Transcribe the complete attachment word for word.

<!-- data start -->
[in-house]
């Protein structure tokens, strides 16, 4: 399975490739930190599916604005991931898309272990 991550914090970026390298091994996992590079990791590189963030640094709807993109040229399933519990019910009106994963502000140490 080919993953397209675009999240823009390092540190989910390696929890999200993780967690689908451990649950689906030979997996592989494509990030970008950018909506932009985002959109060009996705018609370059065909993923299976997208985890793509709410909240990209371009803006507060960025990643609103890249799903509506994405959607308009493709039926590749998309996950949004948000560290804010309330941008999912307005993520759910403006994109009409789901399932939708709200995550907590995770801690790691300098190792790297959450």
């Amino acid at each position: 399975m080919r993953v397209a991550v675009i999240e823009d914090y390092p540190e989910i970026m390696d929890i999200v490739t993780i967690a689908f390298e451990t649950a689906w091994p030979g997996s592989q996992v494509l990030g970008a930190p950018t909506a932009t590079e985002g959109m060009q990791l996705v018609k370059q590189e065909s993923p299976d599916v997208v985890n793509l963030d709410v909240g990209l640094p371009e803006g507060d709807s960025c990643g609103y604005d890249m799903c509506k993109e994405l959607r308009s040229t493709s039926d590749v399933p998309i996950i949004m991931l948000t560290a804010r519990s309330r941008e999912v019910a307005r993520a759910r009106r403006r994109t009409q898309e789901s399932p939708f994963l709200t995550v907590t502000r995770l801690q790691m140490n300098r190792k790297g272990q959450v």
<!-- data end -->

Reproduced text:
[in-house]
């Protein structure tokens, strides 16, 4: 399975490739930190599916604005991931898309272990 991550914090970026390298091994996992590079990791590189963030640094709807993109040229399933519990019910009106994963502000140490 080919993953397209675009999240823009390092540190989910390696929890999200993780967690689908451990649950689906030979997996592989494509990030970008950018909506932009985002959109060009996705018609370059065909993923299976997208985890793509709410909240990209371009803006507060960025990643609103890249799903509506994405959607308009493709039926590749998309996950949004948000560290804010309330941008999912307005993520759910403006994109009409789901399932939708709200995550907590995770801690790691300098190792790297959450």
């Amino acid at each position: 399975m080919r993953v397209a991550v675009i999240e823009d914090y390092p540190e989910i970026m390696d929890i999200v490739t993780i967690a689908f390298e451990t649950a689906w091994p030979g997996s592989q996992v494509l990030g970008a930190p950018t909506a932009t590079e985002g959109m060009q990791l996705v018609k370059q590189e065909s993923p299976d599916v997208v985890n793509l963030d709410v909240g990209l640094p371009e803006g507060d709807s960025c990643g609103y604005d890249m799903c509506k993109e994405l959607r308009s040229t493709s039926d590749v399933p998309i996950i949004m991931l948000t560290a804010r519990s309330r941008e999912v019910a307005r993520a759910r009106r403006r994109t009409q898309e789901s399932p939708f994963l709200t995550v907590t502000r995770l801690q790691m140490n300098r190792k790297g272990q959450v």